The second last one of these topics – math vocabulary – is particularly important.

Do you know the meaning of the following terms?

**Prime number****Factorial****Square root****Integers****Exponents****Improper fractions**

And this isn’t even an exhausted list!

Ultimately, if you don’t know the meaning of these words, how can you possibly go about trying to solve a question that involves them?

To succeed at ASVAB math questions, **you must understand the vocabulary**.

**Flashcards **are an effective tool to help you with this. On one side of the card, put the term. On the flipside, note the definition of the word and a sample ASVAB math problem – answered in a step-by-step, logical manner. Put notes beside the answer process if this makes things easier.

Flick through these cards once a day and you’ll be surprised just how fast you commit the above terms to memory!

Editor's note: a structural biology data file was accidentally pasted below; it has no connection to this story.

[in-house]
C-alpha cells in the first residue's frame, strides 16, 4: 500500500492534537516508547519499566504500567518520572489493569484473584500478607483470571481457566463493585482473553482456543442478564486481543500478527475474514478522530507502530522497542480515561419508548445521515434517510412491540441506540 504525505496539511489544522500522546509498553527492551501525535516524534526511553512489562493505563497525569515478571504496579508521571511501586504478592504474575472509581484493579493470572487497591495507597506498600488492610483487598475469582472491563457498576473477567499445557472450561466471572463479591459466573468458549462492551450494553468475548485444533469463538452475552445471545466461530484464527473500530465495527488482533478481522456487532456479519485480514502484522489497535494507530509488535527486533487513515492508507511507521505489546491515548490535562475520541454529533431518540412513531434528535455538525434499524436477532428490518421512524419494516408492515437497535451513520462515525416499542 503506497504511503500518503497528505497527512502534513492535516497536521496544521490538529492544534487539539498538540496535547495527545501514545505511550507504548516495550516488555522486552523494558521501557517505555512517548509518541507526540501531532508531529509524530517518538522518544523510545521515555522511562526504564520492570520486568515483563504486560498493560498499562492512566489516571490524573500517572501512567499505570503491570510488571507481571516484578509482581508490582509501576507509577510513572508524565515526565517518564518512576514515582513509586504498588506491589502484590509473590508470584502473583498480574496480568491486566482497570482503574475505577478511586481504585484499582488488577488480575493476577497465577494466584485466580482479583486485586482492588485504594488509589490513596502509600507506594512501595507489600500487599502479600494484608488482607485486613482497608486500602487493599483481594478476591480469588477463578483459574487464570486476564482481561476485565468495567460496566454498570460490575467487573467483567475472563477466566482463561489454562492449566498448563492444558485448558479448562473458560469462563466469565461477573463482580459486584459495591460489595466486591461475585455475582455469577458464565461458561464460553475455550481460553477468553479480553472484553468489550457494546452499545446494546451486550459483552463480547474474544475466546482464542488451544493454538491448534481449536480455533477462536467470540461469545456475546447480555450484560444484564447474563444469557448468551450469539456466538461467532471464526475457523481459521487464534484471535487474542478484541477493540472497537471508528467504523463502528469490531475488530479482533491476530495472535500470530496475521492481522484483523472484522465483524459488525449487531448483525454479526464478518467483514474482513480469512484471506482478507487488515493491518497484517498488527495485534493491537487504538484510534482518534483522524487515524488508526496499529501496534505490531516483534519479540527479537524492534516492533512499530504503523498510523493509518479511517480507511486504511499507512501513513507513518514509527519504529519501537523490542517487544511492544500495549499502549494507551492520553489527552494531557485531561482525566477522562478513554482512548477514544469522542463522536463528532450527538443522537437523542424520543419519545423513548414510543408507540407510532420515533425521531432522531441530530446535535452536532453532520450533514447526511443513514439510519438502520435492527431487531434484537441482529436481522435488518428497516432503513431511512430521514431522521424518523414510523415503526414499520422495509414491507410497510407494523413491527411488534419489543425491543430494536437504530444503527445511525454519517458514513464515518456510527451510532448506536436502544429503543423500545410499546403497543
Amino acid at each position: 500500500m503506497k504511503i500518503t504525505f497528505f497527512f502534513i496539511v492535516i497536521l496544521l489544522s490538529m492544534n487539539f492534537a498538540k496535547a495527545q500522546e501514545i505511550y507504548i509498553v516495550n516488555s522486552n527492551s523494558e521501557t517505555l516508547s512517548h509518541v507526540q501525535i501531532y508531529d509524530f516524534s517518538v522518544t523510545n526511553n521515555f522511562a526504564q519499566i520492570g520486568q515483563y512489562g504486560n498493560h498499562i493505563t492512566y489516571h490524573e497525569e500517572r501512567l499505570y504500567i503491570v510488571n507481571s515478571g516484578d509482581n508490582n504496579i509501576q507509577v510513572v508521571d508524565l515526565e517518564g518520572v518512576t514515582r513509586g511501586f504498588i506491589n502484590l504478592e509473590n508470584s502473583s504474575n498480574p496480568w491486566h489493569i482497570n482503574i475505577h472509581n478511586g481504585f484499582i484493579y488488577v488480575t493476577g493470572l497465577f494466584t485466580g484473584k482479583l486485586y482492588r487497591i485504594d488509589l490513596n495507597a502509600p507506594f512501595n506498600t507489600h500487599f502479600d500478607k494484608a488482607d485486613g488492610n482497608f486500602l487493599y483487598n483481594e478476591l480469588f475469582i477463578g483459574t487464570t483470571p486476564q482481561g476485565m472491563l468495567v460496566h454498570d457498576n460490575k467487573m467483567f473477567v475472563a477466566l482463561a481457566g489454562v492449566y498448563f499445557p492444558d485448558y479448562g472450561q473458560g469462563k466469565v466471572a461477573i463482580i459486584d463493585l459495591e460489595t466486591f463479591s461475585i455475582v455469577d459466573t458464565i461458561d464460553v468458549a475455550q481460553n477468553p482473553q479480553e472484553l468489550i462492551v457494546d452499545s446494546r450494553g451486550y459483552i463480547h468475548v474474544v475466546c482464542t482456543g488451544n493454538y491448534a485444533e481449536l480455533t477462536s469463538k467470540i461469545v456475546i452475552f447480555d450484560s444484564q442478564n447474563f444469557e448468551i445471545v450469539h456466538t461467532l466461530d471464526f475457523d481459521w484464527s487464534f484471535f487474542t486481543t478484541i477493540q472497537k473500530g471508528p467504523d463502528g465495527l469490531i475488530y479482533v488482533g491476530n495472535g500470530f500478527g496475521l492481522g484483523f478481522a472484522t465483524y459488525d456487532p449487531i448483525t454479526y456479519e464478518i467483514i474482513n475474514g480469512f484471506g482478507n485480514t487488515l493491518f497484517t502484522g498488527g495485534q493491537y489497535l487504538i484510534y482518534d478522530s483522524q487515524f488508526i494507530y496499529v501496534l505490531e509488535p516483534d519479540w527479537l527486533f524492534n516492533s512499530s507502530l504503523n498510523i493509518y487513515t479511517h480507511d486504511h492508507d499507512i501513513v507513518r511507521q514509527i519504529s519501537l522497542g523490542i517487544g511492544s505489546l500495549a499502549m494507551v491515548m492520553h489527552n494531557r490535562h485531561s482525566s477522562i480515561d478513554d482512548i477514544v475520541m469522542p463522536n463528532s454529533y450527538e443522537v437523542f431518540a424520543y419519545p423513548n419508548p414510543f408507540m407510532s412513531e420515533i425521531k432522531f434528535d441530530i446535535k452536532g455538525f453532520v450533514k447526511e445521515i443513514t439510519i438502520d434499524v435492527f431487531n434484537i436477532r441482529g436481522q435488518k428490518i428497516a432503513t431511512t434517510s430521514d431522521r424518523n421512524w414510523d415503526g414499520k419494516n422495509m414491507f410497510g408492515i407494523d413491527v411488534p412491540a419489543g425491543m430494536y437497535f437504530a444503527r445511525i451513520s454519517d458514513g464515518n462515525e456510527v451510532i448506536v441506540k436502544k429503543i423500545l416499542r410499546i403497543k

**Sample ASVAB Math Questions**

We have already done the hard work for you.

Access our **free ASVAB math questions** now and see how you perform. Full answer explanations are provided at the end of each question.

Don’t fret if you get most questions wrong. That’s inevitable – and the start of the process to work through each of the above listed topics. In time, and by taking more ASVAB test practice questions, you will close many of these knowledge gaps.

It’s certainly not easy – but given the high competition for places in the military, it’s essential that you score higher than other candidates to even have a chance of making it through.

Note: you can also access thousands more ASVAB practice questions by becoming a **member of ASVAB Test Practice**.

**Practice Questions!**

Now it’s time to put your knowledge of math into practice.